The wakeboard mounting system of the prior art is also inconvenient to use. Because of the mass of the wakeboard, the aperture plates, and the boots comprising the prior art wakeboard mounting system, it is virtually impossible to remove the threaded fasteners 42, reposition one or both of the boots and the aperture plates secured thereto relative to the wakeboard, and re-engage the threaded fasteners with the threaded apertures of the wakeboard while the wakeboarder is in the water. This in turn means that in order to reposition the boots of the prior art wakeboard mounting system, the wakeboarder must leave the water either by climbing onto a boat or by climbing onto a dock. It is then possible to remove the fasteners 42, reposition one or both of the boots 30 and 32, and then re-engage the fastener 42 with selected threaded apertures 26 of the wakeboard 24, but only with considerable difficulty and loss of time.
Referring to FIGS. 3, 4, and 5 there is shown a wakeboard mounting and retrieval system 50 comprising the present invention. The wakeboard mounting and retrieval system 50 is utilized in conjunction with a conventional wakeboard 52 which is provided with a plurality of threaded apertures 54. As is well known to those skilled in the art, wakeboards such as the wakeboard 52 can be and are formed from a variety of materials including various woods, various types and kinds of plastics, various types and kinds of plastic foam having suitable coverings extending thereover, and various composite constructions. The threaded apertures 54 are shown in the conventional spaced apart array extending along the longitudinal axis of the wakeboard 52, however, other positionings of the threaded apertures 54 can be utilized in the practice of the invention.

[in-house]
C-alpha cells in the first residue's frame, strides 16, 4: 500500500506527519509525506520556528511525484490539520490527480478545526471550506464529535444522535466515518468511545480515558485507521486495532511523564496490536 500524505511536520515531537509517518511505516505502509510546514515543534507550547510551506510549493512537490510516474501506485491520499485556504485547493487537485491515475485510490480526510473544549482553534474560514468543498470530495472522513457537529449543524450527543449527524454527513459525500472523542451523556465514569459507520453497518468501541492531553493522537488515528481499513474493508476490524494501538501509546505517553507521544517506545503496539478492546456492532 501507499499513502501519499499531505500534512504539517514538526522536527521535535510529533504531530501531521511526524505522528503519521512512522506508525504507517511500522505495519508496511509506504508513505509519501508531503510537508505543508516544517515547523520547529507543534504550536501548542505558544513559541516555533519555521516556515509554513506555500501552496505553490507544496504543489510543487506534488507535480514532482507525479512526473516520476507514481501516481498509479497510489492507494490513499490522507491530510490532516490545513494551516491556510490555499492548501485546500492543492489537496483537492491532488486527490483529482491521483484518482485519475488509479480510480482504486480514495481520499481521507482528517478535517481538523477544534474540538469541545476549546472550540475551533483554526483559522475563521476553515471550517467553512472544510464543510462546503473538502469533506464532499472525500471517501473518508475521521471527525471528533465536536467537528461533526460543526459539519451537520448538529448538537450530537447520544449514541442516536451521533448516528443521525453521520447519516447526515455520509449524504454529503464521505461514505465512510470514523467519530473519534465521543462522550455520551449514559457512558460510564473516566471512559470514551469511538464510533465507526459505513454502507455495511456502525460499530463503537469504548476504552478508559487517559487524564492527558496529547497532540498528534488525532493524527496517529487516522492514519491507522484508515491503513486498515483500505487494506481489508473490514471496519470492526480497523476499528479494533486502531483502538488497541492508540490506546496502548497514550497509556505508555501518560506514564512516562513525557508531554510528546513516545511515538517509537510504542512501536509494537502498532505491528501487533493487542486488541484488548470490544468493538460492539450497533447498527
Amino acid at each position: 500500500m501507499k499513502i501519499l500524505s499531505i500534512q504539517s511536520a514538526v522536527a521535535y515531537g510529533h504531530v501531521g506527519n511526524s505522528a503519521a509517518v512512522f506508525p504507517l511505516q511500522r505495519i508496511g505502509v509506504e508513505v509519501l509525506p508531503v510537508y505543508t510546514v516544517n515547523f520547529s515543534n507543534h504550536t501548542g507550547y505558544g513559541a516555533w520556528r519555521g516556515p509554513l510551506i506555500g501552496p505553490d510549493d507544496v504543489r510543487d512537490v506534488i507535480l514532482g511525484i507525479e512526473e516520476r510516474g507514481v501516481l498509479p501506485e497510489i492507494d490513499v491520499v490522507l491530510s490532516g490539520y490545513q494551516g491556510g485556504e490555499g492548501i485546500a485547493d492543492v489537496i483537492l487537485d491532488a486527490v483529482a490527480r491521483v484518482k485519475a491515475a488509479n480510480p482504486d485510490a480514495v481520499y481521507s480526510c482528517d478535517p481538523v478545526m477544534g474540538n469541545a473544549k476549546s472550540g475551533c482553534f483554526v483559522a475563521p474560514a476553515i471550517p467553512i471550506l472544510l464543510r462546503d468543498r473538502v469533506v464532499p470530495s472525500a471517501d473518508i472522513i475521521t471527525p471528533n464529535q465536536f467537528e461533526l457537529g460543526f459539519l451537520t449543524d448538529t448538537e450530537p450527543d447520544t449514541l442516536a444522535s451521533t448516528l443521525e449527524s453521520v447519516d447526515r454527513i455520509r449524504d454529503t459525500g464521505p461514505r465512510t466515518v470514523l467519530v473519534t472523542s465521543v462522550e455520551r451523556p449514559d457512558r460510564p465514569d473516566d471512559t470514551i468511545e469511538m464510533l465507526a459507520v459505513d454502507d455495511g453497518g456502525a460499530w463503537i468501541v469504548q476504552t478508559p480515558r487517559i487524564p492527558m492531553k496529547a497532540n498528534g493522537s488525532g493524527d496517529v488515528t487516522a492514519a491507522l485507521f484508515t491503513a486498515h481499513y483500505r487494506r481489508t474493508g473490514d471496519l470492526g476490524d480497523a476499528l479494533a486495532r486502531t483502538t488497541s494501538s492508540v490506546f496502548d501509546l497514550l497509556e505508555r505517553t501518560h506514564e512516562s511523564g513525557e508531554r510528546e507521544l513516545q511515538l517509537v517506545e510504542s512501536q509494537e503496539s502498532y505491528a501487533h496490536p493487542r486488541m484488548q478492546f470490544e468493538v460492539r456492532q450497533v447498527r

The wakeboard mounting and retrieval system 52 includes a pair of opposed foot receiving pads 58 and 60 each comprising a rigid interior core or frame 62 formed from metal or plastic, a layer of resilient plastic foam 64 surrounding the core or frame 62, and a water impervious exterior layer 66 surrounding the foam 64. The pad 58 is supported by a subframe 68 which is protected by a cover 70 and which facilitates selective positioning of the pad 58 in the manner illustrated in FIG. 4. The pad 60 is mounted on a subframe 72 which is protected by a cover 74 and which likewise facilitates the selective positioning of the pad 60.
The use of the wakeboard mounting and retrieval system of the present invention is illustrated in FIG. 4. The left foot LF of the wakeboarder is positioned under the pad 58 and the right foot RF of the wakeboarder is positioned under the pad 60. The wakeboarder applies modest outward pressure against the pads 58 and 60 and is thereby securely retained and in engagement with the wakeboard 52. However, in the event of a fall, the feet of the wakeboarder are simply moved inwardly, whereupon the wakeboarder is instantly disengaged from the wakeboard 52 thereby completely eliminating the problems which can result if the wakeboarder remains engaged with the wakeboard.